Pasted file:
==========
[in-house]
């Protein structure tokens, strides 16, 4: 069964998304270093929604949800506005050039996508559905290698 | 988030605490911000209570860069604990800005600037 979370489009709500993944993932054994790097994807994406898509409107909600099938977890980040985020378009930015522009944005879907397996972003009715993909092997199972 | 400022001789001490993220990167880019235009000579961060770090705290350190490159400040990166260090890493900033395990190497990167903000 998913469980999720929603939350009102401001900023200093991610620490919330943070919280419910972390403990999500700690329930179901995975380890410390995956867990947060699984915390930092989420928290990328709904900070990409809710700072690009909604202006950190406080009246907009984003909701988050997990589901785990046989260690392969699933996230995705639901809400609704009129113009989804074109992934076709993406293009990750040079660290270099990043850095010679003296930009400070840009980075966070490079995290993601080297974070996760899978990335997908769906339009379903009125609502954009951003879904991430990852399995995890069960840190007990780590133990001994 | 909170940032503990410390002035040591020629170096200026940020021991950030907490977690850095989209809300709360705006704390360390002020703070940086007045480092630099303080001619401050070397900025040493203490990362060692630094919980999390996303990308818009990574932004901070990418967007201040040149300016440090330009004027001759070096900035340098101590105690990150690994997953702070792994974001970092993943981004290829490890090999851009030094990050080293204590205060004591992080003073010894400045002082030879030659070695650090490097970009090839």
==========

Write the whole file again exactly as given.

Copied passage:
[in-house]
């Protein structure tokens, strides 16, 4: 069964998304270093929604949800506005050039996508559905290698 | 988030605490911000209570860069604990800005600037 979370489009709500993944993932054994790097994807994406898509409107909600099938977890980040985020378009930015522009944005879907397996972003009715993909092997199972 | 400022001789001490993220990167880019235009000579961060770090705290350190490159400040990166260090890493900033395990190497990167903000 998913469980999720929603939350009102401001900023200093991610620490919330943070919280419910972390403990999500700690329930179901995975380890410390995956867990947060699984915390930092989420928290990328709904900070990409809710700072690009909604202006950190406080009246907009984003909701988050997990589901785990046989260690392969699933996230995705639901809400609704009129113009989804074109992934076709993406293009990750040079660290270099990043850095010679003296930009400070840009980075966070490079995290993601080297974070996760899978990335997908769906339009379903009125609502954009951003879904991430990852399995995890069960840190007990780590133990001994 | 909170940032503990410390002035040591020629170096200026940020021991950030907490977690850095989209809300709360705006704390360390002020703070940086007045480092630099303080001619401050070397900025040493203490990362060692630094919980999390996303990308818009990574932004901070990418967007201040040149300016440090330009004027001759070096900035340098101590105690990150690994997953702070792994974001970092993943981004290829490890090999851009030094990050080293204590205060004591992080003073010894400045002082030879030659070695650090490097970009090839």